RBA governor will not raise rates to cool house prices


Australia’s national exchange rate will remain unchanged until at least 2024, with the Governor of the Reserve Bank of Australia (RBA) recommending consideration of other ways to cope with rising house prices.

Speaking at a charity event for the Anika Foundation, RBA Governor Dr Philip Lowe explained the effect of the Delta outbreak on Australia’s economy and monetary policy. While Dr Lowe acknowledged that Australia’s economy is currently in shock and Delta is likely to delay the country’s economic recovery, the shock is only expected to be temporary.

With that in mind, the RBA intends to keep the cash rate record low for now, alongside its other monetary policy measures. According to Dr Lowe, the RBA board will not seriously consider raising the cash rate until “real inflation is durably within the target range of 2-3 percent.” .

“It won’t be enough for inflation to cross the 2% line for a quarter or two. We want to see inflation hovering around the middle of the target range and have reasonable confidence that inflation will not drop below the 2-3% range. Our judgment is that this condition of increasing the cash rate will not be met before 2024. ”

Dr Lowe added that he expects it to take some time for wage growth to rise enough to meet the inflation target, and he also finds it difficult to understand why the markets expect rate increases in 2022 and 2023.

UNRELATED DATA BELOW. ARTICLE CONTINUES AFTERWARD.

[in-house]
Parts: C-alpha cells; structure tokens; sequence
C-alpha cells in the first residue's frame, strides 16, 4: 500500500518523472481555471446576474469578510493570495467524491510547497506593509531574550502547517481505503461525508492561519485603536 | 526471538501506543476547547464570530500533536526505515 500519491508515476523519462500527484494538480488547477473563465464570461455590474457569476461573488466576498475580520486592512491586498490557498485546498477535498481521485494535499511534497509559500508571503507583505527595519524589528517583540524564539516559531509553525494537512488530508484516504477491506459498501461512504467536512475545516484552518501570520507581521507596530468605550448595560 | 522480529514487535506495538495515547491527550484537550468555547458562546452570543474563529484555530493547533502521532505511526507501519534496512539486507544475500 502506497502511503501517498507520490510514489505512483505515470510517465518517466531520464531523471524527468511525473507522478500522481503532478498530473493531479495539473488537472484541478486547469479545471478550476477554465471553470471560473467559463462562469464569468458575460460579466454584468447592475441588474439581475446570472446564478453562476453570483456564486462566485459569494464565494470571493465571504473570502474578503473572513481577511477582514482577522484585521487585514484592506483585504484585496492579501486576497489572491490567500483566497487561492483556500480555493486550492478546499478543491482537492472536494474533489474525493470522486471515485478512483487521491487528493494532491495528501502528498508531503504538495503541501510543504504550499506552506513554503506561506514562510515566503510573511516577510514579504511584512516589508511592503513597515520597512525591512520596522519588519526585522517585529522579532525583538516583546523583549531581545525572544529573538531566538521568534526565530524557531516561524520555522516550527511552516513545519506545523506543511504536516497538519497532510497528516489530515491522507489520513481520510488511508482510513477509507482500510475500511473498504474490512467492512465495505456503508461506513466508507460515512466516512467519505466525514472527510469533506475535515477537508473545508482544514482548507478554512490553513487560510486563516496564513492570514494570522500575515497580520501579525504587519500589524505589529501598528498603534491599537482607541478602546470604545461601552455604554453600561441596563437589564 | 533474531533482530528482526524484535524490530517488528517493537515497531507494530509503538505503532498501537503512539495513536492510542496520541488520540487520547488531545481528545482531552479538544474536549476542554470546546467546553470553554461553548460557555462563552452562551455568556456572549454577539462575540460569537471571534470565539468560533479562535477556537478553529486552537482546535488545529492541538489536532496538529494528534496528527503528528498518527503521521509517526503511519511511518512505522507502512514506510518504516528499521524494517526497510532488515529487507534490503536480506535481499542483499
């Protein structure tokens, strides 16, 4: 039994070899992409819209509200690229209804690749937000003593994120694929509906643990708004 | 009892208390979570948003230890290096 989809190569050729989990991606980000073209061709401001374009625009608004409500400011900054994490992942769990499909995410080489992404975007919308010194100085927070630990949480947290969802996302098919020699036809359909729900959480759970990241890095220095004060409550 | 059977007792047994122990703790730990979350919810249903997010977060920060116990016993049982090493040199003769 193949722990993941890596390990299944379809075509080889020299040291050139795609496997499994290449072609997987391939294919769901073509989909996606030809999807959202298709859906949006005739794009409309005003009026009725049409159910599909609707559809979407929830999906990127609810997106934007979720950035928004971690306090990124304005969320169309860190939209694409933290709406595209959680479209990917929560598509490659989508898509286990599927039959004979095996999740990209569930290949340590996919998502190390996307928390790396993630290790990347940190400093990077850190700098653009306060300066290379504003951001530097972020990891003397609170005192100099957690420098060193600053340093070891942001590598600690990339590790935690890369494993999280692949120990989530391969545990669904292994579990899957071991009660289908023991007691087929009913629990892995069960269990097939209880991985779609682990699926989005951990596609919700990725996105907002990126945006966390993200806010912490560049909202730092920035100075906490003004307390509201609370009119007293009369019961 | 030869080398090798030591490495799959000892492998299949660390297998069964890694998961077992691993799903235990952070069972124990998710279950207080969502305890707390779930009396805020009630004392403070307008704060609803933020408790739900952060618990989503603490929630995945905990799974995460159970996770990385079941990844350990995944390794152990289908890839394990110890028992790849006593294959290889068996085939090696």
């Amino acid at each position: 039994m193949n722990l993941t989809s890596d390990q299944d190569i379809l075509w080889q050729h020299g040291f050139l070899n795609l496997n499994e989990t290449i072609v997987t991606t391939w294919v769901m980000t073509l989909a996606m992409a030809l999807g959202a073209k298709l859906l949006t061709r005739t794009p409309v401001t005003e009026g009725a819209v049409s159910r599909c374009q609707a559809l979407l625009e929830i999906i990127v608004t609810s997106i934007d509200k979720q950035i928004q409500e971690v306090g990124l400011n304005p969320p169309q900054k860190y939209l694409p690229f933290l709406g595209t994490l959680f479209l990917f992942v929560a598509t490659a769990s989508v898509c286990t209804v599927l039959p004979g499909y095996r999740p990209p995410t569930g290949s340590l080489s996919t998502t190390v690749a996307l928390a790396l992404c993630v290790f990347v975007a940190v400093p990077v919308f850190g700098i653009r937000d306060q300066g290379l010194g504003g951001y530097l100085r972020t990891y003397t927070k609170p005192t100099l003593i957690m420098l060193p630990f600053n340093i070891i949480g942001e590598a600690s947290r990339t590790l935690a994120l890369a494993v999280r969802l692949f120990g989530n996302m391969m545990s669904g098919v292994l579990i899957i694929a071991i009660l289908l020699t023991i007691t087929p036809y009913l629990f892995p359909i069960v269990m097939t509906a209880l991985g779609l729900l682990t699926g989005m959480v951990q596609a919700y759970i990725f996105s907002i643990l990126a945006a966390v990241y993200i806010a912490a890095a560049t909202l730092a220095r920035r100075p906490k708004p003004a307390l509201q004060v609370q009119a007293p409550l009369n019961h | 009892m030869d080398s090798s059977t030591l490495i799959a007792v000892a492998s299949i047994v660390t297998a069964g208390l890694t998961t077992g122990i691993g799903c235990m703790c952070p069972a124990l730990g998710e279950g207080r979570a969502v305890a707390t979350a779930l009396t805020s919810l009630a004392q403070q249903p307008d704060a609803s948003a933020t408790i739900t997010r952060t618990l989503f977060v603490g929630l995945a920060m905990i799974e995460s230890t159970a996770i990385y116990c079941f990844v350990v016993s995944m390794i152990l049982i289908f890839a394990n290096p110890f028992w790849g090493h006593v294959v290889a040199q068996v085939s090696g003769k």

Regarding house prices, Dr Lowe said raising the cash rate to cool the housing market was “not on our agenda”. While higher interest rates could lead to lower house prices, they would also mean fewer jobs and lower wage growth, which Dr Lowe said he saw as “a bad compromise. under the current circumstances “.

Dr Lowe added that in order to help maintain the sustainability of household borrowing, the RBA and the Board of Financial Regulators “are discussing possible regulatory measures if lending standards deteriorate or credit growth accelerates. too much”.

However, Dr Lowe suggested that instead of looking at the cash rate or restrictions on loans, it might be more effective to address issues related to other factors affecting house prices, including:

  • The design of Australia’s tax and social security systems;
  • Urban planning and zoning restrictions;
  • The type of housing that is built, and;
  • The nature of Australia’s transportation networks.

Despite maintaining the cash rate, Australian banks and mortgage lenders have reduced interest rates on off-cycle home loans relative to the RBA. While most of the competition was in fixed rates earlier this year, lenders recently started competing for the refinancing market (the Australian Bureau of Statistics set a record high $ 17.22 billion in refinancing activity in July 2021) through lower variable interest rates.


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